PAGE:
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Monday, November 19, 2012

Can Unity Be Bad?

In one of the final chapters of his essay, Feyerabend attacks the conventional notion of the benefits of scientific unity. He outlines three main questions:
1. What is science? How do scientists proceed, how do their standards differ from the standards of other enterprises? 
Unlike other scientists or philosophers of science who try to define science in the most efficient and encompassing ways possible, Feyerabend instead argues that such mechanisms, while they may help analyze the achievements and drawbacks of various approaches, eventually only serve to "put one view on top and subordinate the others to it, either by pseudo-derivations, or by declaring them to be meaningless."

Basically, he declares that by narrowing and bounding science to a single interpretation and a single coherent world-view, we at best try to "anticipate a future unity" and at worst bring about a giant "pedagogical fake." He quotes John Ziman, who in his Teaching and Learning About Science and Society argued that,
There is no simple "scientific" map of reality - or if there were, it would be much too complicated and unwieldy to be grasped or used by anyone. But there are many different maps of reality, from a variety of scientific viewpoints.
 Feyerabend also suggests that by limiting science to one definition we reject the possibility of conflicting or inconsistent hypotheses and theories, which can rise to be crucial in scientific advancements.

2. What's so great about science? What are the reasons that might compel us to prefer the sciences to other forms of life and ways of gathering knowledge?
"Popularity, i.e. familiarity with some results and the belief that they are important," is "a measurement of greatness," as Feyerabend describes. But the flaw lies in the fact that the general public believes in a singular, "mythical monster 'science'." The public assumes that
the achievements they read about in the educational pages of their newspapers and the threats they seem to perceive come from a single source and are produced by a uniform procedure. They know that biology is different from physics which is different from geology. But these disciplines, it is assumed, arise when 'the scientific way' is applied to different topics; the scientific way itself, however, remains the same.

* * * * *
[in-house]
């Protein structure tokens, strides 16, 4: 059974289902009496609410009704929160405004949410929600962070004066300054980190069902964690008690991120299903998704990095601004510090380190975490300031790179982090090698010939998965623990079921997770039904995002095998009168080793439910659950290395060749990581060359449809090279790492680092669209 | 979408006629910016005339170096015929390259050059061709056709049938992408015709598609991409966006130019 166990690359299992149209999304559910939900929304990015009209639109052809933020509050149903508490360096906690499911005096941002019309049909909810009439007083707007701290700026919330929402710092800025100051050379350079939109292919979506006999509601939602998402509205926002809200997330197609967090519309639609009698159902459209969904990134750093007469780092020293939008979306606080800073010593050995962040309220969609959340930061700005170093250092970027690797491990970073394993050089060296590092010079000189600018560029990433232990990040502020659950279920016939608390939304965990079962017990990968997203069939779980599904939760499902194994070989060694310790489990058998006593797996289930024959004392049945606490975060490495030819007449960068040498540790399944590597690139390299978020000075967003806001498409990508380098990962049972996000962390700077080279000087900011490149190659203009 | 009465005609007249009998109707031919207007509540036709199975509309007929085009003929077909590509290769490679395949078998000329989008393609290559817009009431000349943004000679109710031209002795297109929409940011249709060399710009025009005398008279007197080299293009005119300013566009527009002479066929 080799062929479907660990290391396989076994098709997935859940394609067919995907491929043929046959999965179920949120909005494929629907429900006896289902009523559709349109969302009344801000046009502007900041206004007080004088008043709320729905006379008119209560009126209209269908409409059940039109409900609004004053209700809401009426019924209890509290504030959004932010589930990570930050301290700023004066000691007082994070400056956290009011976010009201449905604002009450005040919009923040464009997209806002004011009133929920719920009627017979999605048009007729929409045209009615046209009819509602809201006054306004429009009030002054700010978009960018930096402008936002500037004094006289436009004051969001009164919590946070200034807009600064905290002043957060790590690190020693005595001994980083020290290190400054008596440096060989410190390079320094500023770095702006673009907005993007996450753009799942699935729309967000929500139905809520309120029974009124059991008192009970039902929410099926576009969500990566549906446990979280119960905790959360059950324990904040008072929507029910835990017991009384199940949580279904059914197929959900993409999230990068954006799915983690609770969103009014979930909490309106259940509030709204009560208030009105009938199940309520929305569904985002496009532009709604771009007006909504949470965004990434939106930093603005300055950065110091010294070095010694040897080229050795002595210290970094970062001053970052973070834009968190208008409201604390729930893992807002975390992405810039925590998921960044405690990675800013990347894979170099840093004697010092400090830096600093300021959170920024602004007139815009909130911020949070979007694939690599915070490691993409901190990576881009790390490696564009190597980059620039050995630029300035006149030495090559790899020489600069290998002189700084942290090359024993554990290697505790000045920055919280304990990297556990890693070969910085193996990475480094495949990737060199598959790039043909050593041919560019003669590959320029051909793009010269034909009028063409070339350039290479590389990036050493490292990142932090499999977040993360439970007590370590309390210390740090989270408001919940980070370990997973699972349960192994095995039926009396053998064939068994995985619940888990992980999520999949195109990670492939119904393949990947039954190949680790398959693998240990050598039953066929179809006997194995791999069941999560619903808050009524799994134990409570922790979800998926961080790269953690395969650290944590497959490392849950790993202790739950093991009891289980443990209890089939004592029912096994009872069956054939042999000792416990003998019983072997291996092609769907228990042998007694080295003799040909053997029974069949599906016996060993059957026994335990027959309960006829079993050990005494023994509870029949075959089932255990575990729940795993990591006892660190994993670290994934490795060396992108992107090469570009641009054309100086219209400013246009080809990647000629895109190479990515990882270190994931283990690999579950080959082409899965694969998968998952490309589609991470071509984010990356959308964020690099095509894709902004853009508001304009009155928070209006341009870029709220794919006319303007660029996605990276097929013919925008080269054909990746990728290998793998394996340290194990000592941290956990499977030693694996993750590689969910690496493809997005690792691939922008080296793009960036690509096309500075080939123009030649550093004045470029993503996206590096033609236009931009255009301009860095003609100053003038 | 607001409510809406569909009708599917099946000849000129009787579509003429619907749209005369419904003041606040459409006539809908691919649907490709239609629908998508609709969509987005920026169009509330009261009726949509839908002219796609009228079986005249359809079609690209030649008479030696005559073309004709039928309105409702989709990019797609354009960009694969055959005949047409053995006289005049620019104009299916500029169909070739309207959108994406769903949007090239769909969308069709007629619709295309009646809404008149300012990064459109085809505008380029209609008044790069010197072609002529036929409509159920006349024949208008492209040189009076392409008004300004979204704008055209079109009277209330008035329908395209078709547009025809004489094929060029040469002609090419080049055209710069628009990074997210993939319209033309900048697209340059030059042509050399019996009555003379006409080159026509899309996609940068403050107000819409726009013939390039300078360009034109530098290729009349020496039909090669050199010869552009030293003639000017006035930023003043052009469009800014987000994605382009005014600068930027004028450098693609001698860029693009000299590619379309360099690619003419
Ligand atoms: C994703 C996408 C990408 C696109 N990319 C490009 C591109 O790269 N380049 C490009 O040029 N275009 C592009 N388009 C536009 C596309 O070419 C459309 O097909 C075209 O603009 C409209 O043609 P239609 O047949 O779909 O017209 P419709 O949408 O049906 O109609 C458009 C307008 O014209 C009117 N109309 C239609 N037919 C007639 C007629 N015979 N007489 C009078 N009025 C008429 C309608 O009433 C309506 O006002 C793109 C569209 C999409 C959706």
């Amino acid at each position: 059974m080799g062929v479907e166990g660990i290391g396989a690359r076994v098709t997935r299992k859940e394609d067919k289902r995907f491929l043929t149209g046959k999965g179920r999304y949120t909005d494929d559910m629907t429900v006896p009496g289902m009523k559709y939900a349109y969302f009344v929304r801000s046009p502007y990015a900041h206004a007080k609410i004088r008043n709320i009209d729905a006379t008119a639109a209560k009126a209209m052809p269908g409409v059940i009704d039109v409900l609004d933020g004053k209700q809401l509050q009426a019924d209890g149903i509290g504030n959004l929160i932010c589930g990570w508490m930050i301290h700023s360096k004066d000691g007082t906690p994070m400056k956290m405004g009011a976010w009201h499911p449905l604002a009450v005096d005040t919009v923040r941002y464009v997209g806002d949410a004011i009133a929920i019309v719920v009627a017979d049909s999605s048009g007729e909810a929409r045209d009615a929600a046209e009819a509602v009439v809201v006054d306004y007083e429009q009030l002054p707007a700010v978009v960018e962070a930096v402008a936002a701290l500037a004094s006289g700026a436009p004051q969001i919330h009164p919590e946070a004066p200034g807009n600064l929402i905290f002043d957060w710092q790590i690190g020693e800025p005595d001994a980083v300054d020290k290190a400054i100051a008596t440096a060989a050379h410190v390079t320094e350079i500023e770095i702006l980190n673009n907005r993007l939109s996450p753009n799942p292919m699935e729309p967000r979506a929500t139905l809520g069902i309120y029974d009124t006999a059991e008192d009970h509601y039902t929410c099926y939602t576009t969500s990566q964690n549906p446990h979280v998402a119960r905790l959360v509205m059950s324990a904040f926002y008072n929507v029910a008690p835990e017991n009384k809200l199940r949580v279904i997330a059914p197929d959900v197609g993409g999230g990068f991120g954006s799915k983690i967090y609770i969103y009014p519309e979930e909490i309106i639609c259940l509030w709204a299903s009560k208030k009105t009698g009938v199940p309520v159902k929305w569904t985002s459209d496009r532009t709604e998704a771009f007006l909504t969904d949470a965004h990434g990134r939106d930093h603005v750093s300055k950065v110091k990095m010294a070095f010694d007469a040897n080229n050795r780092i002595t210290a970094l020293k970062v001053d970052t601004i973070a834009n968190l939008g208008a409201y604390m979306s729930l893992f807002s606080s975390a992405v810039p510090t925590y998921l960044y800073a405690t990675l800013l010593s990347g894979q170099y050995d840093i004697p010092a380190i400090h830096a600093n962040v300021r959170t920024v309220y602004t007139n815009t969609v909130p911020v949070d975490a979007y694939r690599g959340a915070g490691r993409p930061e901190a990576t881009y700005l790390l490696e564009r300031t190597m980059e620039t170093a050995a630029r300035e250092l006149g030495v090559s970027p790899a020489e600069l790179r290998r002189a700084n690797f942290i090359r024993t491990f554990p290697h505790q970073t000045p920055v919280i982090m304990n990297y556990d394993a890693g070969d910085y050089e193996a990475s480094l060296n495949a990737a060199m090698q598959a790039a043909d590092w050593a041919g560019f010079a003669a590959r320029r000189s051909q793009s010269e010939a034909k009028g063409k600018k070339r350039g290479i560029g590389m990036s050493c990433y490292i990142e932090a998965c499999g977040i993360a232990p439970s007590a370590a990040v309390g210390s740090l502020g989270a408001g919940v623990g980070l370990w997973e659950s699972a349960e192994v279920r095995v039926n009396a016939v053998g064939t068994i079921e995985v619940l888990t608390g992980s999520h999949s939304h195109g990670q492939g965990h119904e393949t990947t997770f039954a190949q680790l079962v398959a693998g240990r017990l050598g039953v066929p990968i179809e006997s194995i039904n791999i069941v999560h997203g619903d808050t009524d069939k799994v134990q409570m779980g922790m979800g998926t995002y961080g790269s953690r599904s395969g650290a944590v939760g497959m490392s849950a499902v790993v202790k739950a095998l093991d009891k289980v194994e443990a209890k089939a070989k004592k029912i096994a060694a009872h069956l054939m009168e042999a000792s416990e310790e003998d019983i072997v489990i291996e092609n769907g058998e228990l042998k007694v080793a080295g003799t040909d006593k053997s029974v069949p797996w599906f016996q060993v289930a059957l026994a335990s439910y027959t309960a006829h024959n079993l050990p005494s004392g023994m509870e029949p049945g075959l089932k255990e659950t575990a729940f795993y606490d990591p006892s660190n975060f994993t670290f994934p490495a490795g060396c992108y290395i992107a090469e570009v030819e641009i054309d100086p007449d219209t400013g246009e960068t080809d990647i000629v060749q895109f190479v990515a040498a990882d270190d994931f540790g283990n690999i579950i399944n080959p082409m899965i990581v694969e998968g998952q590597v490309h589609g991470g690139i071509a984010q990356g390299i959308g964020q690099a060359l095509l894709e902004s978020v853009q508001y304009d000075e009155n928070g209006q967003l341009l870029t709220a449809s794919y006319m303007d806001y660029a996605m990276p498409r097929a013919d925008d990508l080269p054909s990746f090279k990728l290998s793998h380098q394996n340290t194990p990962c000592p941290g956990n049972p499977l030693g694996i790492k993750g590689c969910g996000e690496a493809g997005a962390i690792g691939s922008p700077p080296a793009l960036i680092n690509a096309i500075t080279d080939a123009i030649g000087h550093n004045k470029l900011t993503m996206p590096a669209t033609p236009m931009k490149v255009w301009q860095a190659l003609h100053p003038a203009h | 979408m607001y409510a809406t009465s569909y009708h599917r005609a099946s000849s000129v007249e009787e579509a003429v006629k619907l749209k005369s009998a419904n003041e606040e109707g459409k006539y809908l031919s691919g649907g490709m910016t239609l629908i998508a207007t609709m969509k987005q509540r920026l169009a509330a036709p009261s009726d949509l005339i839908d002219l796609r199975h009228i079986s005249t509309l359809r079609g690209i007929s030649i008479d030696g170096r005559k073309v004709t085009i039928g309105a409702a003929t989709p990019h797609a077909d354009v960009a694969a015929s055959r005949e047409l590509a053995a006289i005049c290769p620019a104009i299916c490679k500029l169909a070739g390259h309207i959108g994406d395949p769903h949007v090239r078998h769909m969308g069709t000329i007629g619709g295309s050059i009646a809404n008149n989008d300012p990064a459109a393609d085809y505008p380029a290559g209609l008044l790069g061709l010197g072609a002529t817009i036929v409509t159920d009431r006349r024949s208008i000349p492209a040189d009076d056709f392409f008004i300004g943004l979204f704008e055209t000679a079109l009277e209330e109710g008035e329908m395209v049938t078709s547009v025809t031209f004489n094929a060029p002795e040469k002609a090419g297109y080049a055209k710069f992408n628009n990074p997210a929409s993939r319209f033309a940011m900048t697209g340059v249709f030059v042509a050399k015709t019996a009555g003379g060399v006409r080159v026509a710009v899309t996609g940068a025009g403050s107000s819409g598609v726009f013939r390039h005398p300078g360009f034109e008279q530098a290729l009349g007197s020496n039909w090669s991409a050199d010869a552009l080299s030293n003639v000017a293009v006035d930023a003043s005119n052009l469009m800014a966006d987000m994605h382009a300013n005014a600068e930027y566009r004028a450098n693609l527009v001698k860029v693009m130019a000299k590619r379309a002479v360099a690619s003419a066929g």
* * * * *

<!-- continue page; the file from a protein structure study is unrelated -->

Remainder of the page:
But it must also be noted that the fact that a specific approach is "scientific" by some criterion does not guarantee its success or efficiency; each case, each approach, each methodology must be judged and analyzed separately. By perceiving science as a single approach, we (including the general public) narrow our vision to disregard theories that directly oppose conventional ideas, which serve as the main tool for scientific change.
 3. How are we to use the sciences and who decides the matter?
Regardless of the negative consequences that such appeals to a chimaera bring to the field of science, he still mentions that it can have crucial political impacts:
A uniform 'scientific view of the world' may be used for people doing science - it gives them motivation without tying them down. It is like a flag. Though presenting a single pattern, it makes people do many different things.

 Thus a community will use science in "a way that agrees with its values and aims," and it will also use it to "correct the scientific institutions in its midst to bring them closer to these aims." Politically, such ideas can be a political tool that sparks scientific progress.

Nonetheless, Feyerabend warns that,
It is a natural disaster for outsiders...It suggests to them the most narrowminded religious commitment and encourages a similar narrowmindedness on their part.


*This post concludes the analyses of Feyerabend's Against Method and marks the short beginning of the applications of topics from Michio Kaku's Physics of the Impossible.

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